- Dollar Holds Firm, Fears Crypto Stock Spillover
- European markets continue to trend lower
- Shares in mainland China, Hong Kong, were hit by a rise in Covid cases
- Focus on US inflation for signs of Fed rate hike slowdown
SYDNEY, Nov 10 (Reuters) – Asian stock markets retreated on Thursday and the dollar held on to its overnight gains ahead of a big test of the U.S. consumer inflation report, while a possible fall in a major crypto exchange weighed on market sentiment as investors spooked.
With no conclusive results from the US mid-term elections, investors were looking ahead to upcoming inflation data, which could show a slowdown to 0.5% and 6.5% in both October’s monthly and annual core numbers, respectively. , according to a Reuters poll.
European markets are poised to extend the cautious mood, with pan-region euro STOXX 50 futures down 0.7%. However, US S&P 500 futures rose 0.2% while Nasdaq futures rose 0.3%.
MSCI’s broadest index of Asia-Pacific shares outside Japan (.MIAPJ0000PUS) Declined 1.2%, dragged down by a 1.0% drop in China’s bluechips (.CSI300) and a 1.8% retreat in Hong Kong’s Hang Seng index (.HSI).
Japan’s Nikkei (.N225) 1.0% lost.
China is once again battling a Covid wave with the southern metropolis of Guangzhou Thousands of cases reported. Apple Inc. (AAPL.O) Supplier Foxconn (2317.TW) the plan Update its fourth quarter Outlook on Thursday, after strict COVID restrictions remained in place at its main plant in China despite the lifting of lockdowns.
Elsewhere, the focus was on inflation.
“The high probability is that we’re going to see a number that’s pretty much in line with expectations — it’s obviously hard to call, and we may have to wait for guidance from Fed speakers next session to see how they interpret it,” said Chris Weston, Head of Research at brokerage Paperstone.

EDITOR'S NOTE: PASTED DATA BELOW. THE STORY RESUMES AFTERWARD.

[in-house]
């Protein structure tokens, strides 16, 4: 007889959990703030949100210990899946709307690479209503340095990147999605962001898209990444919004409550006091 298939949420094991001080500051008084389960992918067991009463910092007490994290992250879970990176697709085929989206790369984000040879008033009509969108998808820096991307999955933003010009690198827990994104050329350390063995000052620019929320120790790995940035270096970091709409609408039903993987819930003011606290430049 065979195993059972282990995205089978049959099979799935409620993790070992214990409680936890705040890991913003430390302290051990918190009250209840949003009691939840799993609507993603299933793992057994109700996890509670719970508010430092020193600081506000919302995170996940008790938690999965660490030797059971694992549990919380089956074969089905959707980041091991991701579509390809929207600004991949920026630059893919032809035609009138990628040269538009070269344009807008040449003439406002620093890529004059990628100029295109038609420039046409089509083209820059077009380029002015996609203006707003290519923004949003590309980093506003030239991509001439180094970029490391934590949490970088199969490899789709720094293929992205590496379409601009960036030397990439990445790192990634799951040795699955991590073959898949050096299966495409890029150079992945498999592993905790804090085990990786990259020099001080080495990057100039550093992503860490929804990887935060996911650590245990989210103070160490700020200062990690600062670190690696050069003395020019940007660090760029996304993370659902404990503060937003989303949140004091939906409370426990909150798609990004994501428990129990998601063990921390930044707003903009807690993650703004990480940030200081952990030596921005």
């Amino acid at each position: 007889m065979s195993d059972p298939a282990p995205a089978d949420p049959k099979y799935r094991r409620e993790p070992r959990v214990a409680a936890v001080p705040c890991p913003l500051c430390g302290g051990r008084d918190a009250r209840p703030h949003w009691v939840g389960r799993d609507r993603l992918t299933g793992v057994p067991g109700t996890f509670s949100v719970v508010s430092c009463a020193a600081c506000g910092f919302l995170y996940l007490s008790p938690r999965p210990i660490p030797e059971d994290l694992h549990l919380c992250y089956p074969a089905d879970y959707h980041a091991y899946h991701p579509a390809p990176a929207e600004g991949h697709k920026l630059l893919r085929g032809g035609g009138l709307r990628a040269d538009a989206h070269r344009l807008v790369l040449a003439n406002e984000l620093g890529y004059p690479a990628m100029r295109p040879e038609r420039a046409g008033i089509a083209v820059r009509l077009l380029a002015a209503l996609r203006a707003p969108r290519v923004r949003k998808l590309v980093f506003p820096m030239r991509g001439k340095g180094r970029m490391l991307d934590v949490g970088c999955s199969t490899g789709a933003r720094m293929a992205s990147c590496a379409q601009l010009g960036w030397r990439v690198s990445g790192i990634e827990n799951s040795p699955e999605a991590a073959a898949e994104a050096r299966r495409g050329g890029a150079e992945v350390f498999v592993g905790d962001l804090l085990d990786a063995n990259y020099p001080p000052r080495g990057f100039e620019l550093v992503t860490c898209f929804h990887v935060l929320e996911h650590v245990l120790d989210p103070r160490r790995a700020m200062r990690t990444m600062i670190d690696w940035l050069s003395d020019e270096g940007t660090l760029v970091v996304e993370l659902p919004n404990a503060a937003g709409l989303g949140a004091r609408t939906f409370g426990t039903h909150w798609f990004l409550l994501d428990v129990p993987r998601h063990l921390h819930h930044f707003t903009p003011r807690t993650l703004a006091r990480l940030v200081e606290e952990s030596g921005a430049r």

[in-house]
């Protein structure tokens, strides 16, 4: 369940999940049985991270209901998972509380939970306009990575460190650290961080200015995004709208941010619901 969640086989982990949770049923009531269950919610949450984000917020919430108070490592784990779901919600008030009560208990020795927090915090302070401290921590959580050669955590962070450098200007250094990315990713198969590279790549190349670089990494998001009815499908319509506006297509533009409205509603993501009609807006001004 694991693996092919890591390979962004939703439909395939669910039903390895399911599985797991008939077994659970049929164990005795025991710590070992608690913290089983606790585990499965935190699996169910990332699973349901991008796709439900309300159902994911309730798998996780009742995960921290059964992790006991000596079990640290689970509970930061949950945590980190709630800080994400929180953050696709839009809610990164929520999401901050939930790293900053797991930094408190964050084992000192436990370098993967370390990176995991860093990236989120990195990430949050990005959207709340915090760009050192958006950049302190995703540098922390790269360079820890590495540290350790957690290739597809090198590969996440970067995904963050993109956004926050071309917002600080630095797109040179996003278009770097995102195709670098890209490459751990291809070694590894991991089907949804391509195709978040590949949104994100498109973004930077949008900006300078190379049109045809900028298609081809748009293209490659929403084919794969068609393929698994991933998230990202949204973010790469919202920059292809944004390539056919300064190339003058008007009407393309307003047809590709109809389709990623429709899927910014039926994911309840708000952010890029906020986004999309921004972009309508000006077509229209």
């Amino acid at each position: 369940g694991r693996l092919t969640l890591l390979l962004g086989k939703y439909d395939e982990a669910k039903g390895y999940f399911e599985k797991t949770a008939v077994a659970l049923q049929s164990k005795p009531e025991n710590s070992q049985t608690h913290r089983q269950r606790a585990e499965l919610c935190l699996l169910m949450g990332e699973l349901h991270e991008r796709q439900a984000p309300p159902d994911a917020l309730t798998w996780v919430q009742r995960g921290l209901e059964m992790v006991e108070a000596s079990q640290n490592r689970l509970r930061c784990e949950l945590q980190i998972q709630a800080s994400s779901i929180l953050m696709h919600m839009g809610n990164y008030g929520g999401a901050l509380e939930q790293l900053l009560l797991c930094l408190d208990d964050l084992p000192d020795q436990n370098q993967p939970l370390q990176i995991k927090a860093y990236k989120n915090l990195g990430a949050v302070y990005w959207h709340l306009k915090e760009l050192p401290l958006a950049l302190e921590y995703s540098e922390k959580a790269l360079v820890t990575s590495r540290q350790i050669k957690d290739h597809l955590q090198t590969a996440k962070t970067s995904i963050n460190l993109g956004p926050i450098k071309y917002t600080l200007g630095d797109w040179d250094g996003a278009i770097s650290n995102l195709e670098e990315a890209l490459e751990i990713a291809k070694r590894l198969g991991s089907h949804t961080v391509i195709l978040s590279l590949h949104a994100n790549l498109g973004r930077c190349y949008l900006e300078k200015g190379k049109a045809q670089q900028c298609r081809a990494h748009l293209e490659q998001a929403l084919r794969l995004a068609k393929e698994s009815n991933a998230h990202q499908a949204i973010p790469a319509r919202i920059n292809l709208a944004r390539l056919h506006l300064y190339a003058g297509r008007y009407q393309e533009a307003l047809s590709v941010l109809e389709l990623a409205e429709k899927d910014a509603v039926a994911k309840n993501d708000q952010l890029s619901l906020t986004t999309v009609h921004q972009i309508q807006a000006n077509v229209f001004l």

Minneapolis Federal Reserve Bank President Neil Kashkari said Wednesday that it was “absolutely premature” to discuss any pivot away from the Fed’s current policy tightening.
Several Fed officials will speak tonight, including Board Governor Christopher Waller, Bank of Philadelphia President Patrick Harker, Bank of Dallas President Lori Logan.
Futures markets currently lead investors to believe the Fed could cut to a 50 basis point hike next month, while the target US federal funds rate could peak around 5.1% by next June.
Overnight on Wall Street, stocks fell as Republican gains in the midterm elections were more modest than some expected. Republicans were still in favor win control But the key race in the House of Representatives was too close to call.
In the crypto world, bitcoin rose 3.6% to $16,443 on Thursday, hitting its lowest level since the end of 2020 for two straight sessions.
Binance, the world’s largest crypto exchange, said late Wednesday that It decided not to to acquire smaller rival FTX, which was grappling with a severe liquidity crisis and facing bankruptcy without much capital.
“You can’t deny the growing correlation between Bitcoin and risk assets. The FTX news is having a big impact on asset prices,” said Stephen Innes, managing partner at SPI Asset Management.
“The Bitcoin spillover is not insignificant, and given how widely held the crypto coin is, it could mean more forced liquidation of other assets to cover margin calls as investors with long positions were massively mis-directed.”
The US dollar held on to much of its overnight gains against a basket of currencies on Thursday.
Sterling gained 0.4% against the greenback to $1.1409, after falling 1.6% in the previous session.
US Treasury yields were lower on Thursday.
The yield on the benchmark 10-year note eased 8 basis points to 4.0751% while the yield on the two-year note eased 3 basis points to 4.5963%.
In commodities, oil prices pared earlier losses on Thursday after falling nearly 3% in the previous session on fears of rising Chinese demand and US crude stockpiles.
U.S. crude oil futures were flat at $85.83 a barrel, up 0.3%, while Brent crude futures were steady at $92.71.
Gold was higher, with a spot price of $1,709.08 an ounce.
Reporting by Stella Q; Editing by Bradley Perrett and Sam Holmes
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